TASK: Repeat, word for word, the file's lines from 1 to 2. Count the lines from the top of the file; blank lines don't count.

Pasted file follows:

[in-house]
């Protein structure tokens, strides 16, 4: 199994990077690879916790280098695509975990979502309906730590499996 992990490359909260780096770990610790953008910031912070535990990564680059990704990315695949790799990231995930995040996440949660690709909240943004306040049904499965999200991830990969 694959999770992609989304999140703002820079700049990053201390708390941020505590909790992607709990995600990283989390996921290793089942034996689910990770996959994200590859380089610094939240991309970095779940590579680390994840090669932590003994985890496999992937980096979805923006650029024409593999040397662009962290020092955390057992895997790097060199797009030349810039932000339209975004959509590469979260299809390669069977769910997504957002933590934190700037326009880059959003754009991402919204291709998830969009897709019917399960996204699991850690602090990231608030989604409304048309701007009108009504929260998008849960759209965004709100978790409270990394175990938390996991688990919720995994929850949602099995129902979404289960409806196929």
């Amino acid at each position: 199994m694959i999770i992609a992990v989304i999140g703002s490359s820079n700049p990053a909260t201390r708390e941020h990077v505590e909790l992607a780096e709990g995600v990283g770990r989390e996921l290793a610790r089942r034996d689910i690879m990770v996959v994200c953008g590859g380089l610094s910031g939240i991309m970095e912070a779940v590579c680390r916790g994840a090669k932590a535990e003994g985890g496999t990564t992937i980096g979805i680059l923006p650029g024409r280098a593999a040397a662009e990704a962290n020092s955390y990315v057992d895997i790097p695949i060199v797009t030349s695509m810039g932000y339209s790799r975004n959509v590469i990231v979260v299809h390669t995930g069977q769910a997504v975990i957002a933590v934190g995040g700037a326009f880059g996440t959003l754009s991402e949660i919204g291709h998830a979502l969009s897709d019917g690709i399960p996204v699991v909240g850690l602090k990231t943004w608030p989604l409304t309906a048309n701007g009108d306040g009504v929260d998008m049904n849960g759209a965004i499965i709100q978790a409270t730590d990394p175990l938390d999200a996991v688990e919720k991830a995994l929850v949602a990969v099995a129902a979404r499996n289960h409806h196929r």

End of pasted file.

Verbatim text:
[in-house]
């Protein structure tokens, strides 16, 4: 199994990077690879916790280098695509975990979502309906730590499996 992990490359909260780096770990610790953008910031912070535990990564680059990704990315695949790799990231995930995040996440949660690709909240943004306040049904499965999200991830990969 694959999770992609989304999140703002820079700049990053201390708390941020505590909790992607709990995600990283989390996921290793089942034996689910990770996959994200590859380089610094939240991309970095779940590579680390994840090669932590003994985890496999992937980096979805923006650029024409593999040397662009962290020092955390057992895997790097060199797009030349810039932000339209975004959509590469979260299809390669069977769910997504957002933590934190700037326009880059959003754009991402919204291709998830969009897709019917399960996204699991850690602090990231608030989604409304048309701007009108009504929260998008849960759209965004709100978790409270990394175990938390996991688990919720995994929850949602099995129902979404289960409806196929």